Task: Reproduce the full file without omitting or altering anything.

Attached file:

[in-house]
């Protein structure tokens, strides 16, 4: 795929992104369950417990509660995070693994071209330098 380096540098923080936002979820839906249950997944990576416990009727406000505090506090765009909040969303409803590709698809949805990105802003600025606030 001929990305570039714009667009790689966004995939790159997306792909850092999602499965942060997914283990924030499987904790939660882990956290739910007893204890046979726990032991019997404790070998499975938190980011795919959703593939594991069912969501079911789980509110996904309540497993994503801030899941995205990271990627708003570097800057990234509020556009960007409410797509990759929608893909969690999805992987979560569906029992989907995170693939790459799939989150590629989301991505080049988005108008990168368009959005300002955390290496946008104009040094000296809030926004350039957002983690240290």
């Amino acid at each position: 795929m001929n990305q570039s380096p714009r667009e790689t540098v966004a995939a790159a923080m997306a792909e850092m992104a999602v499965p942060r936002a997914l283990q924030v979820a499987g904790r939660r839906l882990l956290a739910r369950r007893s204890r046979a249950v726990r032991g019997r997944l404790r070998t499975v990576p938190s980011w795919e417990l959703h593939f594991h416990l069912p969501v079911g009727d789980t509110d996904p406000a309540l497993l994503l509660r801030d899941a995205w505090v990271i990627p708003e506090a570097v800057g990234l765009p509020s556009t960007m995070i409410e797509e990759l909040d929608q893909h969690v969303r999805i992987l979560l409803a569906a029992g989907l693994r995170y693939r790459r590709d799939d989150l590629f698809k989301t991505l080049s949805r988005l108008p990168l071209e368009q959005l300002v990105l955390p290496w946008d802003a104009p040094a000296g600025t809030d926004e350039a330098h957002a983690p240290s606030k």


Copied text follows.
[in-house]
């Protein structure tokens, strides 16, 4: 795929992104369950417990509660995070693994071209330098 380096540098923080936002979820839906249950997944990576416990009727406000505090506090765009909040969303409803590709698809949805990105802003600025606030 001929990305570039714009667009790689966004995939790159997306792909850092999602499965942060997914283990924030499987904790939660882990956290739910007893204890046979726990032991019997404790070998499975938190980011795919959703593939594991069912969501079911789980509110996904309540497993994503801030899941995205990271990627708003570097800057990234509020556009960007409410797509990759929608893909969690999805992987979560569906029992989907995170693939790459799939989150590629989301991505080049988005108008990168368009959005300002955390290496946008104009040094000296809030926004350039957002983690240290």
């Amino acid at each position: 795929m001929n990305q570039s380096p714009r667009e790689t540098v966004a995939a790159a923080m997306a792909e850092m992104a999602v499965p942060r936002a997914l283990q924030v979820a499987g904790r939660r839906l882990l956290a739910r369950r007893s204890r046979a249950v726990r032991g019997r997944l404790r070998t499975v990576p938190s980011w795919e417990l959703h593939f594991h416990l069912p969501v079911g009727d789980t509110d996904p406000a309540l497993l994503l509660r801030d899941a995205w505090v990271i990627p708003e506090a570097v800057g990234l765009p509020s556009t960007m995070i409410e797509e990759l909040d929608q893909h969690v969303r999805i992987l979560l409803a569906a029992g989907l693994r995170y693939r790459r590709d799939d989150l590629f698809k989301t991505l080049s949805r988005l108008p990168l071209e368009q959005l300002v990105l955390p290496w946008d802003a104009p040094a000296g600025t809030d926004e350039a330098h957002a983690p240290s606030k």